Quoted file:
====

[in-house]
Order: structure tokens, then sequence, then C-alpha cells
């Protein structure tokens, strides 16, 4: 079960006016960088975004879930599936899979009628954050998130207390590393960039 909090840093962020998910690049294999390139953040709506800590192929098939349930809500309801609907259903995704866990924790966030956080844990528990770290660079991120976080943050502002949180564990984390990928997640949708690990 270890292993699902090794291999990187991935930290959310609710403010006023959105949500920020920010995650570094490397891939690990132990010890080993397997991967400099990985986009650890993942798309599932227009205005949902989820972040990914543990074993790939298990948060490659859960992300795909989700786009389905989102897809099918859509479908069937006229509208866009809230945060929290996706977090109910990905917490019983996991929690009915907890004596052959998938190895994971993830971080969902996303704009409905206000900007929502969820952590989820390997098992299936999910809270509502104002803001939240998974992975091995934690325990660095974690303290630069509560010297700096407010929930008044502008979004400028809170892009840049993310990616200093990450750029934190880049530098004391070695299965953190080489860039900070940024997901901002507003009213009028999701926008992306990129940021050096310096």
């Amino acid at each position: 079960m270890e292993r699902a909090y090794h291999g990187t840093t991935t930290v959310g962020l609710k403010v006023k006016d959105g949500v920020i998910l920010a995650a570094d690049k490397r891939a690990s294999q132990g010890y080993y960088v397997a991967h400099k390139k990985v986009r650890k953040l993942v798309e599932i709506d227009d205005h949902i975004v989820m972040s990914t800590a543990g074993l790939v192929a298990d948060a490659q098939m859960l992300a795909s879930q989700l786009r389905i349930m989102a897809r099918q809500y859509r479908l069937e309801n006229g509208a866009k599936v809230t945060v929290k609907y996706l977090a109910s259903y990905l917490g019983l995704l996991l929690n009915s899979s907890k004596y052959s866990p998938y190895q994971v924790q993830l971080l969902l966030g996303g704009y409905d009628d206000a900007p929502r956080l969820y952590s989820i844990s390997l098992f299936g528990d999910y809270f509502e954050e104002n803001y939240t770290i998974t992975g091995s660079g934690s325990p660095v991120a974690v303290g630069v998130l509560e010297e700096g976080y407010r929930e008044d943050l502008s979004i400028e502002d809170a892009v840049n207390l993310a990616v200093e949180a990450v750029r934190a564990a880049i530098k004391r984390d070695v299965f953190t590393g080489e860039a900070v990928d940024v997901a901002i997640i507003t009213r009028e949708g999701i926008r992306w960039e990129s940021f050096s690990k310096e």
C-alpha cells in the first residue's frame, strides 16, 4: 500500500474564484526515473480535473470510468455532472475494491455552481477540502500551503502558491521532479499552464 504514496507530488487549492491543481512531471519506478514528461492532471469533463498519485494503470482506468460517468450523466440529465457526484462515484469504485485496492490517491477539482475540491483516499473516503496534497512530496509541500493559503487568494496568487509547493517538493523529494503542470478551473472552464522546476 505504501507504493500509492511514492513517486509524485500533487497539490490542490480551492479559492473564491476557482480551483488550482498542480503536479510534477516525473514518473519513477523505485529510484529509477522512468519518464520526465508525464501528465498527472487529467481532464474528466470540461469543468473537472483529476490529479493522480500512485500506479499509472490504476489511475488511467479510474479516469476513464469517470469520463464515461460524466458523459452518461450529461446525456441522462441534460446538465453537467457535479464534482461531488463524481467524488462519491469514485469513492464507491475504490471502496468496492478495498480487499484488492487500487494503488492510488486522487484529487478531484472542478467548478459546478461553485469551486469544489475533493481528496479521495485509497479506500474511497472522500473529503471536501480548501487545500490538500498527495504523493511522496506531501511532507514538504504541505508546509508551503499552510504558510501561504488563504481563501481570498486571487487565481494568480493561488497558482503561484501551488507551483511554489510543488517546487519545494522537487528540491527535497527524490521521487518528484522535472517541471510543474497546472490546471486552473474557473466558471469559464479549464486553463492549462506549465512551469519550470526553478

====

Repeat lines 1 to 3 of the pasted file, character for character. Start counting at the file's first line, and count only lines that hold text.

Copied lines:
[in-house]
Order: structure tokens, then sequence, then C-alpha cells
């Protein structure tokens, strides 16, 4: 079960006016960088975004879930599936899979009628954050998130207390590393960039 909090840093962020998910690049294999390139953040709506800590192929098939349930809500309801609907259903995704866990924790966030956080844990528990770290660079991120976080943050502002949180564990984390990928997640949708690990 270890292993699902090794291999990187991935930290959310609710403010006023959105949500920020920010995650570094490397891939690990132990010890080993397997991967400099990985986009650890993942798309599932227009205005949902989820972040990914543990074993790939298990948060490659859960992300795909989700786009389905989102897809099918859509479908069937006229509208866009809230945060929290996706977090109910990905917490019983996991929690009915907890004596052959998938190895994971993830971080969902996303704009409905206000900007929502969820952590989820390997098992299936999910809270509502104002803001939240998974992975091995934690325990660095974690303290630069509560010297700096407010929930008044502008979004400028809170892009840049993310990616200093990450750029934190880049530098004391070695299965953190080489860039900070940024997901901002507003009213009028999701926008992306990129940021050096310096």